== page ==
The dog needs to be put down. A dog with a history of biting would not be suitable as a LGD. Livestock owners in general and specifically flock owners have NO interest in dogs that bite humans or animals. Typically they are running businesses and cannot afford dogs that will harm livestock or put them at risk for liability. A large dog with a history of biting--esp. multiple bites--cannot be responsibly re-homed.


                      • #12
                        I had a very good friend who imported two beautiful Kuvasz puppies. He gave one to a close friend and kept one for himself. The friends puppy turned on the instructor in the puppy training class. After many trainers and many savage attacks the puppy was scheduled to be put down at six months. My friend took the pupy back to save it. His puppy also bit several times. He had to construct a separate living space for those two dogs. He struggled with those dogs for many years. He then passed away unexpectedly , the dogs had to be shot. I would never have a kuvasz. They are not really very good pets. Put it down before it maims some one.


                        • #13
                          I have an Anatolian Shepherd, which is also a LGD and quite similar (although perhaps less sharp) in temperament to the Kuvasz and GP. My experience is that while these dogs can be very laid back most of the time when they make a decision they can be very very fast, too quick to retract a snap or bite. Mine has never bitten but he has warned/growled. With one bite, I would seriously be thinking euthanasia.

                          With the bite history this Kuvasz has I would put him to sleep without question and without any doubt in my mind. These breeds are incredibly powerful and have the potential to be extremely dangerous. One bite could kill a child. There should be no hesitation.


                          • #14
                            The handlers who have him now have all the experience and have called it a day - go with their opinions. Sadly, we can't save everything in this world.
                            I agree with what others have said.
                            Proud member of People Who Hate to Kill Wildlife clique


                            • #15
                              Originally posted by Hulk View Post
                              As for the people you speak of that rehab or work with dogs of this nature, please advise them that playing tug of war with this type of dog is not a good idea, and may feed aggressive dogs behavior towards more aggression.
                              YES. I'm glad I'm not the only one who thinks playing tug of war with an aggressive, biting prone dog, is a baaaad idea.

                              Please put this animal to sleep. Not all animals can, and should, be "saved." This dog is a prime example.
                              Barn rat for life


                              • #16
                                Kuvasvs are not pets...they have a job to do...by themselves with their flocks. NOT PETS.

                                We've a neighbor with a Kuvasv...psycho dog he wanted since the breed is from his mother country...truly dislike this breed off the farm.
                                "Sic Gorgiamus Allos Subjectatos Nunc"


                                • #17
                                  Originally posted by Cluck View Post
                                  I have an Anatolian Shepherd, which is also a LGD and quite similar (although perhaps less sharp) in temperament to the Kuvasz and GP. My experience is that while these dogs can be very laid back most of the time when they make a decision they can be very very fast, too quick to retract a snap or bite. Mine has never bitten but he has warned/growled. With one bite, I would seriously be thinking euthanasia.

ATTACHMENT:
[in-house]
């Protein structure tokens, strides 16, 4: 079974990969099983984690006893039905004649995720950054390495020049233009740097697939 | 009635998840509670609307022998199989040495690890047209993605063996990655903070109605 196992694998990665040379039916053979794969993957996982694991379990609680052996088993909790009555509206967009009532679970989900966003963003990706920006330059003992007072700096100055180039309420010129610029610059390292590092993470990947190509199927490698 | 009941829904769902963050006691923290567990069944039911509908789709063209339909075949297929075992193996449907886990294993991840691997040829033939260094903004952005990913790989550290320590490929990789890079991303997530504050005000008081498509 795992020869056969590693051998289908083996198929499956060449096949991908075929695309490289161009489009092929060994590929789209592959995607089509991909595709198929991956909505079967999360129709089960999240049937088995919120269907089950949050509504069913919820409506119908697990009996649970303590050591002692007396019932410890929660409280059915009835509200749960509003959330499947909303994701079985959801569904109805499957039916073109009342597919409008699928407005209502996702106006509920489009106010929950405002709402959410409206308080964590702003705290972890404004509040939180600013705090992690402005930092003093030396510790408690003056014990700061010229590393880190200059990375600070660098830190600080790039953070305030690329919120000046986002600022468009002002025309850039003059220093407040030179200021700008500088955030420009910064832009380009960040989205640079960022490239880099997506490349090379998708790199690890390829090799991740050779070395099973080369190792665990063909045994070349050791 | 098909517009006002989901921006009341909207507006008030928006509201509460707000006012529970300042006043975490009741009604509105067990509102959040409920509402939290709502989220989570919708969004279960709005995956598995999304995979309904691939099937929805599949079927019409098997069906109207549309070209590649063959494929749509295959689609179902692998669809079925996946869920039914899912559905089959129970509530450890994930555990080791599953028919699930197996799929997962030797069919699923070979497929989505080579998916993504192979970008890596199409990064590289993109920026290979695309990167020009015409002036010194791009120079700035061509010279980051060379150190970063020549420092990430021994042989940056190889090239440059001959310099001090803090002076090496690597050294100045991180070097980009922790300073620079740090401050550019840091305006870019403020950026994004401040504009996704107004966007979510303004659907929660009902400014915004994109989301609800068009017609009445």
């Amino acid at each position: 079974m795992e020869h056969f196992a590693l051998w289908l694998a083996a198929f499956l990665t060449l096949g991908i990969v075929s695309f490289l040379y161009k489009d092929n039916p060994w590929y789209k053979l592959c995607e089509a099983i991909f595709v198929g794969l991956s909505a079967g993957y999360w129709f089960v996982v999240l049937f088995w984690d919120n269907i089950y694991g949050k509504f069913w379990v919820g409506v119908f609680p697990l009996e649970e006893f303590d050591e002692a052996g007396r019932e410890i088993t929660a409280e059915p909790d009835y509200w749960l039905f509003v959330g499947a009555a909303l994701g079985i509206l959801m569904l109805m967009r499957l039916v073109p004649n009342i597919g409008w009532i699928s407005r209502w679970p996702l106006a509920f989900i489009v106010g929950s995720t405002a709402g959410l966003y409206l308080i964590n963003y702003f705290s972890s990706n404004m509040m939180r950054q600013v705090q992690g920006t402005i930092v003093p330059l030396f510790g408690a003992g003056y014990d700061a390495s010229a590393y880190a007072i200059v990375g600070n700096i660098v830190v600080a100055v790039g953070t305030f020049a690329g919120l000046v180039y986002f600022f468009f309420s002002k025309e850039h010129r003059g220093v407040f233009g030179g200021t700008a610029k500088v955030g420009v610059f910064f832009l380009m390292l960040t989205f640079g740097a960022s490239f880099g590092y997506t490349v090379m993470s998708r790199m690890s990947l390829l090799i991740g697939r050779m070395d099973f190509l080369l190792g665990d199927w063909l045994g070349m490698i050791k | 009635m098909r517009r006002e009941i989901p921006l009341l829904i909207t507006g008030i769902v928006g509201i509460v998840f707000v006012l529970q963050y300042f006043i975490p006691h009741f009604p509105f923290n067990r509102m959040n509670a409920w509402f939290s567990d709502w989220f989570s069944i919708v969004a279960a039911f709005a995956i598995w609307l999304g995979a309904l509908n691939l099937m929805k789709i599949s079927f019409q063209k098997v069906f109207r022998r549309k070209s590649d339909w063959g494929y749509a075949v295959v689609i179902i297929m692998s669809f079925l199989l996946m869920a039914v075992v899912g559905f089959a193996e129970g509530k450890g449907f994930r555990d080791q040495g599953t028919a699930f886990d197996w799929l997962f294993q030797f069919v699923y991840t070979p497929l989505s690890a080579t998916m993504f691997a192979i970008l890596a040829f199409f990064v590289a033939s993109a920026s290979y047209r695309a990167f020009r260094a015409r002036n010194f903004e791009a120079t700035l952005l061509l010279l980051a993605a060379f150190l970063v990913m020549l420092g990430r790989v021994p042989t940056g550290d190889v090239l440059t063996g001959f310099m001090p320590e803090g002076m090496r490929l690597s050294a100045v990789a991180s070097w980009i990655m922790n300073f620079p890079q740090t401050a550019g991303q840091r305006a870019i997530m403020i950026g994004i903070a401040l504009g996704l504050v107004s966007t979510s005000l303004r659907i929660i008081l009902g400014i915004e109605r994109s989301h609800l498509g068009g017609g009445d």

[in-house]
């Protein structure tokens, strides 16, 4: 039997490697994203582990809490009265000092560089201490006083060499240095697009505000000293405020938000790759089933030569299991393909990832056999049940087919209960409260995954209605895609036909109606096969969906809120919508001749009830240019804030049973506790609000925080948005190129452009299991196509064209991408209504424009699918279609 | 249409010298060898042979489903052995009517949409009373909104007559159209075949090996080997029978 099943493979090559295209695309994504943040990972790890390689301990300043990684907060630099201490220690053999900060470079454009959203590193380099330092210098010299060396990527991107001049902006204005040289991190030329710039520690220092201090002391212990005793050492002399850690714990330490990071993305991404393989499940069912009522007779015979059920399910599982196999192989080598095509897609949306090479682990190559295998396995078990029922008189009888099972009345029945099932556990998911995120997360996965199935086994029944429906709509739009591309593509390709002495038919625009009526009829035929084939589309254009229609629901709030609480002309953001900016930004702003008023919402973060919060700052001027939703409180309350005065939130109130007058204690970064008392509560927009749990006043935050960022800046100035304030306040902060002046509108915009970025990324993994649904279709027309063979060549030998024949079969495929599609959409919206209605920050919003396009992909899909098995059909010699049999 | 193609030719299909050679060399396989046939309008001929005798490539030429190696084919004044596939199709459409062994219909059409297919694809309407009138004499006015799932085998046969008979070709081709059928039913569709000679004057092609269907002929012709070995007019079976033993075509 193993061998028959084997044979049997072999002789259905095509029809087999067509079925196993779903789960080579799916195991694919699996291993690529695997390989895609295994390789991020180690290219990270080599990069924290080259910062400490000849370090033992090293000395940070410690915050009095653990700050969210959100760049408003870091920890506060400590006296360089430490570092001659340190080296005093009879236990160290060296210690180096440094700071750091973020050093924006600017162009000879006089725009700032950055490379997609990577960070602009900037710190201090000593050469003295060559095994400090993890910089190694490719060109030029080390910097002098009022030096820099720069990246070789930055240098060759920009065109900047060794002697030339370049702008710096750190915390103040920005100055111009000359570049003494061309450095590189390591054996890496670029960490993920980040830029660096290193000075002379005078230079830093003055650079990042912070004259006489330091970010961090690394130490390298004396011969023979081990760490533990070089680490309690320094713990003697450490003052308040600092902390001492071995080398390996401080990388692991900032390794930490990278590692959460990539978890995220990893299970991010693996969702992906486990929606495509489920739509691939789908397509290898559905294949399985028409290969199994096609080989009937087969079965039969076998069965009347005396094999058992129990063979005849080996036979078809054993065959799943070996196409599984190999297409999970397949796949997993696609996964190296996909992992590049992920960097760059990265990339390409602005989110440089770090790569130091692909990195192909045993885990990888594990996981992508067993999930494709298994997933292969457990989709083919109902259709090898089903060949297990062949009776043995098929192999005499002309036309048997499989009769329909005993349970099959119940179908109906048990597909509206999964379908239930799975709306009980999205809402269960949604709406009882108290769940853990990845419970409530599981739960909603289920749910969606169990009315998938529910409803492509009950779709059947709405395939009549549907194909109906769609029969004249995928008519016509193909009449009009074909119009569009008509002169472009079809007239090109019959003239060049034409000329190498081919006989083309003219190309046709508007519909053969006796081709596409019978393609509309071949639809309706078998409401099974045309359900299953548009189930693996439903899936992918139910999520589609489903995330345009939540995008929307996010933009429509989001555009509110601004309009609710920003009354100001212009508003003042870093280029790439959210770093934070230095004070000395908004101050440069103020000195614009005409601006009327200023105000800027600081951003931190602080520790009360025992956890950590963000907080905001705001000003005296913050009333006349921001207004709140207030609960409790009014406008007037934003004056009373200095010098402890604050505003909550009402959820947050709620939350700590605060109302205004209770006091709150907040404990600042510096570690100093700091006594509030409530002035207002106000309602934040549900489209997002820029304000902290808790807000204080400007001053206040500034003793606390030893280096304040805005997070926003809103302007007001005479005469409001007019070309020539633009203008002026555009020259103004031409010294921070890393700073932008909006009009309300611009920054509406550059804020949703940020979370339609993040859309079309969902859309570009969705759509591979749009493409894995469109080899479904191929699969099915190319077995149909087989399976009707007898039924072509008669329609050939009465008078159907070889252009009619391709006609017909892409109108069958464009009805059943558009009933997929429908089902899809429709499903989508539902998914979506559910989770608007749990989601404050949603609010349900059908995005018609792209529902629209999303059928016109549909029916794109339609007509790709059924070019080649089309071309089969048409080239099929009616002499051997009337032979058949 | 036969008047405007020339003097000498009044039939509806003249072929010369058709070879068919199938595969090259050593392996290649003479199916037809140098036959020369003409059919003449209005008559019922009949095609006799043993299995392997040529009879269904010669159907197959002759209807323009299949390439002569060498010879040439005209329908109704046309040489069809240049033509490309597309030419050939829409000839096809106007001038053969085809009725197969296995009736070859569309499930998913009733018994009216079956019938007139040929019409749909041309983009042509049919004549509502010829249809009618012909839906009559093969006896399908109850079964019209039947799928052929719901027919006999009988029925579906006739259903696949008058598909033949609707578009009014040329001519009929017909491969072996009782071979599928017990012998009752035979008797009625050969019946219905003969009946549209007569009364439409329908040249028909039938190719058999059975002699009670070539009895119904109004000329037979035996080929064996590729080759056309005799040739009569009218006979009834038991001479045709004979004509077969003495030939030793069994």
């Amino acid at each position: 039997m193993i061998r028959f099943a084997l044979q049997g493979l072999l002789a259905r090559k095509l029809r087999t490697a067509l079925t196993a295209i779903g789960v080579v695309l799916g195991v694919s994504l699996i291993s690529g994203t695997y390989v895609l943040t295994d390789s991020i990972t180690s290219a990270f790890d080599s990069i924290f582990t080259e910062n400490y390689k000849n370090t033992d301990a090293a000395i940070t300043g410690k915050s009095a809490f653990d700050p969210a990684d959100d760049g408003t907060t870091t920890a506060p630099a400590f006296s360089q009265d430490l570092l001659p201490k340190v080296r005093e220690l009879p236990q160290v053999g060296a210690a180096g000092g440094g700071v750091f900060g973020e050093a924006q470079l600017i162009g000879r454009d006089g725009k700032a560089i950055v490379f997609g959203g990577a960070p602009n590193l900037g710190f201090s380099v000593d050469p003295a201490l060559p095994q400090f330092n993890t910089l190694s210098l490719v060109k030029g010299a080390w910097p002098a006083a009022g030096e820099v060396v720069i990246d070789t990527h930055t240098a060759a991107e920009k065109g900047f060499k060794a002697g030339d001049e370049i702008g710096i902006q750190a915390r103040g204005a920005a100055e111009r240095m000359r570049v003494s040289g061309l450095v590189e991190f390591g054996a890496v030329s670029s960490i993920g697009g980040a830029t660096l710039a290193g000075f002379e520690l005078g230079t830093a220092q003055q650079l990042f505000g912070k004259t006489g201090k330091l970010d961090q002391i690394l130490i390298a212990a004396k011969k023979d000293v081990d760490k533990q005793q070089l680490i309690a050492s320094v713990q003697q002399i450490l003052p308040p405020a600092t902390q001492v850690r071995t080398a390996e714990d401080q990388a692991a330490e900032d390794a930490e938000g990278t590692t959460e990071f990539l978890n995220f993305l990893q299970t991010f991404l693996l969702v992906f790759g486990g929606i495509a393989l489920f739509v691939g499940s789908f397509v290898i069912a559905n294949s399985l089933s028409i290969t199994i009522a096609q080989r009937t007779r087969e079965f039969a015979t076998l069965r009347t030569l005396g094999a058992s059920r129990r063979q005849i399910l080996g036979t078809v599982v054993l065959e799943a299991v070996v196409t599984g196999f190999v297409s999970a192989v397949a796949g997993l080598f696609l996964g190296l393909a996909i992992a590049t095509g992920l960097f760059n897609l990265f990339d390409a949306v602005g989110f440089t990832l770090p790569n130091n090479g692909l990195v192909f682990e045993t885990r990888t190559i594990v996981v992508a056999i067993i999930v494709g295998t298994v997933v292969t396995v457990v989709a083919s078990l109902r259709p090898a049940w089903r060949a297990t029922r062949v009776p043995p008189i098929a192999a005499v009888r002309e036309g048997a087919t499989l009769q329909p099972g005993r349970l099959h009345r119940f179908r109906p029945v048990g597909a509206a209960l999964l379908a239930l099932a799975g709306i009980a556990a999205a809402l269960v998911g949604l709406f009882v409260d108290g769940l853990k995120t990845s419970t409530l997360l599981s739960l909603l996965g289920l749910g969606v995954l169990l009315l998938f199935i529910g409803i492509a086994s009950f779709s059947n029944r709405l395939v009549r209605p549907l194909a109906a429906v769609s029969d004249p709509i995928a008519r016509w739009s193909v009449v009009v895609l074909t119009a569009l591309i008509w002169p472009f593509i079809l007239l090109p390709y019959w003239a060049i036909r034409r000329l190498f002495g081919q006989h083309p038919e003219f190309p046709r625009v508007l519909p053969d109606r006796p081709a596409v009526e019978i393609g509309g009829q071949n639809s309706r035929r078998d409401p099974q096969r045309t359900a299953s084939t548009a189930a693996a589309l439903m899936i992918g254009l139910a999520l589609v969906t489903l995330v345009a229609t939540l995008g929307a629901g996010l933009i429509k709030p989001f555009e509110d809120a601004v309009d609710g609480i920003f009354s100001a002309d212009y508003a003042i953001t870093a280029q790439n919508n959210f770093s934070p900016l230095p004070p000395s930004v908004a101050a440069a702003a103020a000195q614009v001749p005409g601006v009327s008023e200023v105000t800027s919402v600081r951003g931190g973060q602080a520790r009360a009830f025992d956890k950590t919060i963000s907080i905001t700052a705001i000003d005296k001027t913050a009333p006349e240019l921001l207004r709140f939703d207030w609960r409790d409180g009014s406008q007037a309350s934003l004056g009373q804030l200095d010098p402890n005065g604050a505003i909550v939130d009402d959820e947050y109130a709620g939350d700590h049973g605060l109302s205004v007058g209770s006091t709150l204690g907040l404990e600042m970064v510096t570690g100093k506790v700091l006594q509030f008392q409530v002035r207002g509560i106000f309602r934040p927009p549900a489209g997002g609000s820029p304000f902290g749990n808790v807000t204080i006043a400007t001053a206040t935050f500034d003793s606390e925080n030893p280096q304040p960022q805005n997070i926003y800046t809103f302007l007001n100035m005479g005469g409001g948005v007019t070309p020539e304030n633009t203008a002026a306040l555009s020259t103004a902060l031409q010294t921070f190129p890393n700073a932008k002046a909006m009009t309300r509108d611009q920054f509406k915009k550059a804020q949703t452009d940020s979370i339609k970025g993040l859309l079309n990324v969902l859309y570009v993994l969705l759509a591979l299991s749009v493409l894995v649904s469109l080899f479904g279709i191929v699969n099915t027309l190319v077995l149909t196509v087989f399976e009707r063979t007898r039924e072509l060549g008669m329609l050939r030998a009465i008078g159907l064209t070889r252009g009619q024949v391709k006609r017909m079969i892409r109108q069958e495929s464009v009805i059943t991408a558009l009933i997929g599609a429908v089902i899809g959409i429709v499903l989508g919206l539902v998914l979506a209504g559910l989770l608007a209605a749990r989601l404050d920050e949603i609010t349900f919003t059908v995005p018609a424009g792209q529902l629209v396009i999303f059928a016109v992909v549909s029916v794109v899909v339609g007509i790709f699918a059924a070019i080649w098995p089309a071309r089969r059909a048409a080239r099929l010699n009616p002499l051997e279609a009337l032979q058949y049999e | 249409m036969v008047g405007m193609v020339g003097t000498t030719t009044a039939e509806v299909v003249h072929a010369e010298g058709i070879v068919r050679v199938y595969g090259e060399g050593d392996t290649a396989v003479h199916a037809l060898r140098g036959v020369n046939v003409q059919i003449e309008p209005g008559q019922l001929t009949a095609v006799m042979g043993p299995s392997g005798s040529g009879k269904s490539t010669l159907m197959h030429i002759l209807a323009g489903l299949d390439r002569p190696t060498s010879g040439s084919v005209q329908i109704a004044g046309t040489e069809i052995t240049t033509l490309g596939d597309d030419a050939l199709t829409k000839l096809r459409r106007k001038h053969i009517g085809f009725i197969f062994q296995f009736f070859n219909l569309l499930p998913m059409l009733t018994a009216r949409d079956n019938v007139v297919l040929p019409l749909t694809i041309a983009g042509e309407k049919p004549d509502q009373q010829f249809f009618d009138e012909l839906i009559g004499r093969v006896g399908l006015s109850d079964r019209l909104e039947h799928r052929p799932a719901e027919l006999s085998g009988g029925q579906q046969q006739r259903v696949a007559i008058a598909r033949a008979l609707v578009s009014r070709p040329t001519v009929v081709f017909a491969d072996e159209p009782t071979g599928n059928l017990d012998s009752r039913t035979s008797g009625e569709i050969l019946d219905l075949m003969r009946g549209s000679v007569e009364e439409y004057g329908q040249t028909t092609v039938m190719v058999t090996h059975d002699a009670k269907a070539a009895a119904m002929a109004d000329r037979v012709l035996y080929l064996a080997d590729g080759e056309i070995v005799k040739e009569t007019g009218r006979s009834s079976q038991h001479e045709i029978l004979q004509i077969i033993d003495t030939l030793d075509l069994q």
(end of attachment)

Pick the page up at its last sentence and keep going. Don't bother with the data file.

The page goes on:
With the bite history this Kuvasz has I would put him to sleep without question and without any doubt in my mind. These breeds are incredibly powerful and have the potential to be extremely dangerous. One bite could kill a child. There should be no hesitation.
                                  Plus, LGD's have to work independently without human supervision or intervention, roaming with the herd. You can't have a known biter un supervised.
                                  I wasn't always a Smurf
                                  Penmerryl Sophie RIDSH
                                  "I ain't as good as I once was but I'm as good once as I ever was"
                                  The ignore list is my friend. It takes 2 to argue.


                                  • #18
                                    continued on Giveaway:



                                    • #19
                                      I have experienced this with a friend's dog, whom a well-respected trainer, a true dog advocate, called a "flash biter" - almost like an epileptic episode, no way to predict, made no sense at all. The trainer and vet both said "lawsuit waiting to happen" and the dog was euthanized. If there had been any alternative at all, I know that trainer would have pushed for it.


                                      • #20

                                        I am so sorry to hear about the reputation my lovely breed has on here. That's why it's so important to go to a good breeder. One who understands the entire breed and how it fits into the working home (some might be kennel dogs with a few sheep, etc thrown in but they don't interact with predators)

                                        To the last chance dog, could you please email me at northkuvasz@yahoo.com?

                                        I know it might be too late for the dog but considering many of us try to keep up with kuvasz in need, none of us have heard of this dog so would like to help with the dog if still alive or work with the rescue organizations that assisted, or didn't assist.

                                        In 20+ years, I've bred and owned over 30 kuvasz, and none have bitten me. Never even thought about it. My dogs go straight from guarding the property (first in Alaska where we had brown bears feed on the banks of the river 70 feet in front of the house to Montana where we've had big cats, wolves and bears come off the continental divide across the property) to the show ring where they don't go after other dogs or people. Now the kuvasz can be capable of getting into trouble if the owners do not train or socialize them correctly and let them get into trouble, but with good genetics and good husbandry, there is no reason they should be uncontrollable biters.

                                        Deborah Blank
                                        Glacier Creek Kuvasz